Prestatus and status dystonicus in children and adolescents: Developmental Medicine and Child Neurology

G. Garone, F. Graziola, F. Nicita, F. Frascarelli, F. Randi, M. Zazza, L. Cantonetti, S. Cossu, C.E. Marras, A. Capuano

Research output: Contribution to journalArticlepeer-review

Abstract

Aim: To critically analyse the management of status dystonicus and prestatus dystonicus in children and adolescents, in order to examine clinical features, acute management, and risk of relapse in a paediatric cohort. Method: Clinical, demographic, and therapeutic features were analysed according to disease severity. Risk of subsequent relapse was estimated through Kaplan–Meier curves. Results: Thirty-four patients (eight females, 26 males) experiencing 63 episodes of acute dystonia exacerbations at a tertiary referral Italian hospital were identified. Mean age at status dystonicus presentation was 9 years 11 months (11y at inclusion in the study). Onset of dystonia dated back to infancy in most cases. Fourteen patients experienced two or more episodes. Infections were the most common trigger (48%). Benzodiazepines were the most commonly used drugs for acute management. Stereotactic pallidotomy was performed in six cases during status dystonicus, and in two additional patients it was electively performed after medical management. The probability of survival free from status dystonicus relapses was 78% after 4 months and 61% after 27 months. Interpretation: Dystonia exacerbations are potentially life-threating emergencies, with a considerable risk of relapse. Nevertheless, no obvious factors for relapse risk stratification exist. Pallidotomy is a feasible option in medical refractory status dystonicus for patients with limited deep brain stimulation applicability, but the risk of recurrence is elevated. What this paper adds: Acute exacerbations may affect up to 10% of children with dystonia. Infections are the most common precipitant factor. In about 30% of the cases, intensive care unit admission is needed. Subsequent relapses are common, reaching 25% risk at 1 year. Pallidotomy can be considered in medical-refractory cases with no deep brain stimulation applicability. © 2019 Mac Keith Press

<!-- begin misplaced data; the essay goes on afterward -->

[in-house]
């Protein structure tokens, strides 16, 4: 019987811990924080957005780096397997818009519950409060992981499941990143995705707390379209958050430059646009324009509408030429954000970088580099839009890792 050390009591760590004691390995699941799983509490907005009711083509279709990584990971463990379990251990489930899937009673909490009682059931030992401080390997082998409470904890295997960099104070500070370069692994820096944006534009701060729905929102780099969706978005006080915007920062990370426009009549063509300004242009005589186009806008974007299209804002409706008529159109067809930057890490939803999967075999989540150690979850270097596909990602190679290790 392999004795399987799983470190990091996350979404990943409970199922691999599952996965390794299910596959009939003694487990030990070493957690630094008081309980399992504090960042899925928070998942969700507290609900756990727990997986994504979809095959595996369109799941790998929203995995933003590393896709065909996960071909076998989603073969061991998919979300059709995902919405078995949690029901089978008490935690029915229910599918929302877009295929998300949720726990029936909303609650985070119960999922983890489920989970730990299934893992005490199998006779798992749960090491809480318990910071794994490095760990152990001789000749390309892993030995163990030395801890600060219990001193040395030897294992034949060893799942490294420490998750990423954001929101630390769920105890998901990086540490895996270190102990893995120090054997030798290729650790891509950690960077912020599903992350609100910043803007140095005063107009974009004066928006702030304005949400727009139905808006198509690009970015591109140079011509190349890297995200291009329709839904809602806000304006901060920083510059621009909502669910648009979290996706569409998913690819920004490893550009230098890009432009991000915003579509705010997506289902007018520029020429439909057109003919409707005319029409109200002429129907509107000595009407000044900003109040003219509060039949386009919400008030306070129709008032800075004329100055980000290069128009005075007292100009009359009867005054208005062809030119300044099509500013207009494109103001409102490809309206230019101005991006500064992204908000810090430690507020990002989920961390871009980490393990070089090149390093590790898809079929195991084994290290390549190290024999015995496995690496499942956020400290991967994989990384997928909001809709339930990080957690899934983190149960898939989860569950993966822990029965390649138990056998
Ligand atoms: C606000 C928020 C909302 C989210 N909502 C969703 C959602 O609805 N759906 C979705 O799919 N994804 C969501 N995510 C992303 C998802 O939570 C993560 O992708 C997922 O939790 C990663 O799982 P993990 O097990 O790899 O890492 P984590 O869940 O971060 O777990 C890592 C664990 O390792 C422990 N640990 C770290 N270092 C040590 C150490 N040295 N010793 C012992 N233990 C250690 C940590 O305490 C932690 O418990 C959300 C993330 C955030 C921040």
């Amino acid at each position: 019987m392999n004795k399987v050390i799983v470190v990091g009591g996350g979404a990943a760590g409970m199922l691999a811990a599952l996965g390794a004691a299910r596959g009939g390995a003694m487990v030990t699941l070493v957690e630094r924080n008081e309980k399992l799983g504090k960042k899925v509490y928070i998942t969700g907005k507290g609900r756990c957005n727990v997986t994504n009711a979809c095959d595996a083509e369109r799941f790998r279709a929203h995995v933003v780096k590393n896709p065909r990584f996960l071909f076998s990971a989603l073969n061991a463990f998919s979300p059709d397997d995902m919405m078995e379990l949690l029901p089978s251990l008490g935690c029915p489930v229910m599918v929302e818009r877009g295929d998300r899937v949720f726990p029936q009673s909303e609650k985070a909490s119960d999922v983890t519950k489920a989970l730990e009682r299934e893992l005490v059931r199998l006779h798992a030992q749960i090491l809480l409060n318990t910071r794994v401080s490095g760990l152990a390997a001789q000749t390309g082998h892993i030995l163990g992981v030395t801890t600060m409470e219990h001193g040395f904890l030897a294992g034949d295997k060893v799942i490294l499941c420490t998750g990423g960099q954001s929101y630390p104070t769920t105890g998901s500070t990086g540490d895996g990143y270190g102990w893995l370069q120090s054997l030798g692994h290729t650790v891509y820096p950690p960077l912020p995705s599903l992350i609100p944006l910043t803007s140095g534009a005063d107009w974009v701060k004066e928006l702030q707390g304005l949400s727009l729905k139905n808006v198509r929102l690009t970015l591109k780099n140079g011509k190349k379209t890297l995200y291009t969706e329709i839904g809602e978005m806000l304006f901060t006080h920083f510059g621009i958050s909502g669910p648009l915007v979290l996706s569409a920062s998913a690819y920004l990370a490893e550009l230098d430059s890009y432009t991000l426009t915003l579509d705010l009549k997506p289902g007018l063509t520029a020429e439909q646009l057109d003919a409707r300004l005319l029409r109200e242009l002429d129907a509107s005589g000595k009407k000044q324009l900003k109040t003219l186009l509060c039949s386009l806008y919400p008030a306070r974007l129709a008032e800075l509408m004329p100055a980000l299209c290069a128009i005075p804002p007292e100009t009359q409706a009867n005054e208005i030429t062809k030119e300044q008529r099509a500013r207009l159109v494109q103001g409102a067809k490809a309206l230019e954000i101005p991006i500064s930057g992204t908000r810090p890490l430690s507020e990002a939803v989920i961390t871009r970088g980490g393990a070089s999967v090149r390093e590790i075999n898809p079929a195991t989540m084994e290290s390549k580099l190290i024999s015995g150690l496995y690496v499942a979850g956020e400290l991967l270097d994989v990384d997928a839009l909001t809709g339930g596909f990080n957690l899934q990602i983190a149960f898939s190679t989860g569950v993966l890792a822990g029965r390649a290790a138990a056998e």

Original languageEnglish
Pages (from-to)742-749
Number of pages8
JournalDev. Med. Child Neurol.
Volume62
Issue number6
DOIs
Publication statusPublished - 2020

Keywords

  • baclofen
  • benzodiazepine derivative
  • carbidopa
  • clonazepam
  • clonidine
  • diazepam
  • dopamine receptor blocking agent
  • gabapentin
  • levodopa
  • lorazepam
  • midazolam
  • niaprazine
  • opiate
  • propofol
  • tetrabenazine
  • thiopental
  • trazodone
  • trihexyphenidyl
  • acute kidney failure
  • adolescent
  • adolescent disease
  • Article
  • brain depth stimulation
  • child
  • childhood disease
  • clinical article
  • clinical feature
  • disease severity
  • dystonia
  • elective surgery
  • female
  • hospital admission
  • human
  • infection
  • invasive procedure
  • lower respiratory tract infection
  • male
  • pallidotomy
  • prestatus dystonicus
  • priority journal
  • relapse
  • retrospective study
  • status dystonicus
  • upper respiratory tract infection
  • age
  • cohort analysis
  • complication
  • dystonic disorder
  • recurrent disease
  • treatment outcome
  • Adolescent
  • Age Factors
  • Benzodiazepines
  • Child
  • Cohort Studies
  • Dystonic Disorders
  • Female
  • Humans
  • Male
  • Pallidotomy
  • Recurrence
  • Treatment Outcome

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